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The NELS Curve: Replicating The Bell Curve

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  • Levine, David I.
  • Painter, Gary

Abstract

This study uses the National Educational Longitudinal Survey of 1988 (NELS) to replicate both the analysis in The Bell Curve and that of several of its previous replications. We examine the relative importance of test scores and family background in predicting dropping out of high school, starting college, arrests, and out-of-wedlock fertility. Our results relax several arbitrary assumptions made in The Bell Curve. We strongly reject The Bell Curve's conclusion that family backgrou nd is almost always less important than test scores in predicting outcomes. In addition, our analysis casts doubt on some of The Bell Curve's claims concerning reverse discrimination in education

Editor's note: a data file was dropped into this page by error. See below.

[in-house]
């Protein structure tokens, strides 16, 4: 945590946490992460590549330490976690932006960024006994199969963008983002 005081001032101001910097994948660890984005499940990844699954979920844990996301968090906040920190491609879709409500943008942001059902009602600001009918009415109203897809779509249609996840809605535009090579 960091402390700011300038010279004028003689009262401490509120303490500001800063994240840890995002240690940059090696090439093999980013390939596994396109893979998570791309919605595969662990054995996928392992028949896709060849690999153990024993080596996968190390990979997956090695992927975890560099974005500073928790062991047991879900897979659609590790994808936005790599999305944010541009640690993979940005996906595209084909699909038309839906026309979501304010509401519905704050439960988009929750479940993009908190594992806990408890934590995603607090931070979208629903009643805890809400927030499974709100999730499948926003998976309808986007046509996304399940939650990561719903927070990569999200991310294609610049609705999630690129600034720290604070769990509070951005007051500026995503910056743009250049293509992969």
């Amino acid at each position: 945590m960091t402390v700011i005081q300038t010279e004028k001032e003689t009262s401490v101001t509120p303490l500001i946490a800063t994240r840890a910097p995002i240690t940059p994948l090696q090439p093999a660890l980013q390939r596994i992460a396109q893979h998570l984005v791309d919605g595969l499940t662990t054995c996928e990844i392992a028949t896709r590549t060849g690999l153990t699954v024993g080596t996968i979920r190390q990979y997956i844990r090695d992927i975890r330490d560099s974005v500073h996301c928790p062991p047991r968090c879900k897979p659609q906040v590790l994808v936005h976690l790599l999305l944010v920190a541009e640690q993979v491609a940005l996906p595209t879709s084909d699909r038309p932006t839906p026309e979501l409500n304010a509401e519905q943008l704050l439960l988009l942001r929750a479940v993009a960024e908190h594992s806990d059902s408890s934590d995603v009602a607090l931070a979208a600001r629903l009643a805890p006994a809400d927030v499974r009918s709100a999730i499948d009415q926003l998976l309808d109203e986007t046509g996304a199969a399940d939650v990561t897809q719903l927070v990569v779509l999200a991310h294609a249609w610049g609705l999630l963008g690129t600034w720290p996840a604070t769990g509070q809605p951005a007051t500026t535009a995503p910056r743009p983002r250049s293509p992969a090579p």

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Bibliographic Info

Paper provided by Institute of Industrial Relations, UC Berkeley in its series Institute for Research on Labor and Employment, Working Paper Series with number qt50520524.

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Date of creation: 04 Feb 1998
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Handle: RePEc:cdl:indrel:qt50520524

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  1. Grogger, Jeff, 1998. "Market Wages and Youth Crime," Journal of Labor Economics, University of Chicago Press, vol. 16(4), pages 756-91, October.
  2. David Neumark, 1988. "Employers' Discriminatory Behavior and the Estimation of Wage Discrimination," Journal of Human Resources, University of Wisconsin Press, vol. 23(3), pages 279-295.
  3. Oaxaca, Ronald L. & Ransom, Michael R., 1994. "On discrimination and the decomposition of wage differentials," Journal of Econometrics, Elsevier, vol. 61(1), pages 5-21, March.
  4. Patrick Mason, 1997. "Race, culture, and skill: Interracial wage differences among African Americans, Latinos, and whites," The Review of Black Political Economy, Springer, vol. 25(3), pages 5-39, March.
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